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Japanese-American Internment Previous Next
Digital History ID 3495

 

The Immigration Act of 1924 barred the Japanese from migrating to the United States. Consequently, the Japanese comprised a tiny portion of the population in 1941--totaling no more than 260,000 people. Of this number, 150,000 lived in Hawaii. The remaining 110,000 Japanese concentrated on the West Coast where they worked mostly as small farmers or business-people serving the Japanese community. After Pearl Harbor, rumors spread about Japanese troops preparing to land in California. Allegedly, they planned to link-up with Japanese Americans and Japanese aliens poised to strike as a fifth column for the invasion.

On February 19, 1942, Roosevelt authorized the Department of War to designate military areas and to exclude any or all persons from them. Armed with this power, military authorities immediately moved against Japanese aliens. In Hawaii, the military did not force Japanese Americans to relocate because a large portion of the population was of Japanese ancestry and the local economy depended on their labor. On the West Coast, however, military authorities ordered the Japanese to leave, drawing no distinction between aliens and citizens. Forced to sell their property for pennies on the dollar, most Japanese Americans suffered severe financial losses. Relocation proved next to impossible as no other states would take them. The governor of Idaho opposed any migration, declaring: "The Japs live like rats, breed like rats and act like rats. We don't want them."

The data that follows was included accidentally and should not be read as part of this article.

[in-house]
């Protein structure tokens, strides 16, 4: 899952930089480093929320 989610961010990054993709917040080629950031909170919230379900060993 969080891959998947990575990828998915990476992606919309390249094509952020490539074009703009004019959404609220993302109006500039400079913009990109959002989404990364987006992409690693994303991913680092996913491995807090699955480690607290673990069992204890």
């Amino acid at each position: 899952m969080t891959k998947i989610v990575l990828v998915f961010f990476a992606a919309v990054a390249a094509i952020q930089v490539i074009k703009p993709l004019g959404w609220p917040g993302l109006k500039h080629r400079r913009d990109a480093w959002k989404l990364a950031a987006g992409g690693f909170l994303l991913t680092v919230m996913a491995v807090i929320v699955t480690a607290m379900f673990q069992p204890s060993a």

Roosevelt created the War Relocation Authority when voluntary measures failed. It resettled 100,000 Japanese Americans in ten isolated internment camps scattered across seven western states. Called relocation camps, they resembled minimum security prisons. In these concentration camps, American citizens who had committed no crimes were locked behind barbed wire and crowded into ramshackle wooden barracks. The families lived one family to a room that was furnished with nothing but cots and bare light bulbs. They were forced to endure bad food, inadequate medical care, and poorly equipped schools.

Nearly 18,000 Japanese American men won release from those camps to fight for the United States Army. Most served with the 100th Infantry Battalion and the 442nd Regimental Combat Team. In Italy, the 442nd sustained nearly 10,000 casualties, with 3,600 Purple Hearts, 810 Bronze Stars, 342 Silver Stars, 123 divisional citations, 47 Distinguished Service Crosses, 17 Legions of Merit, 7 Presidential Unit Citations, and 1 Congressional Medal of Honor. In short, they fought heroically, emerging as the most decorated military unit in World War II. In one of the most painful scenes in American history, Japanese American parents, still locked inside concentration camps, received posthumous Purple Hearts for their sons.

Japanese Americans protested their treatment in court. Citing national security considerations, the Supreme Court upheld the internment order by a six to three vote in the case, Korematsu v. U.S. (1944). In a dissenting opinion, however, Frank Murphy admitted that federal policy had fallen "into the ugly abyss of racism." On December 18, 1944, in the Endo case, the Supreme Court ruled that a civilian agency (the War Relocation Authority) had no right to incarcerate law-abiding citizens. Two weeks later, the federal government began closing down the camps, ending one of the most shameful chapters in American history.

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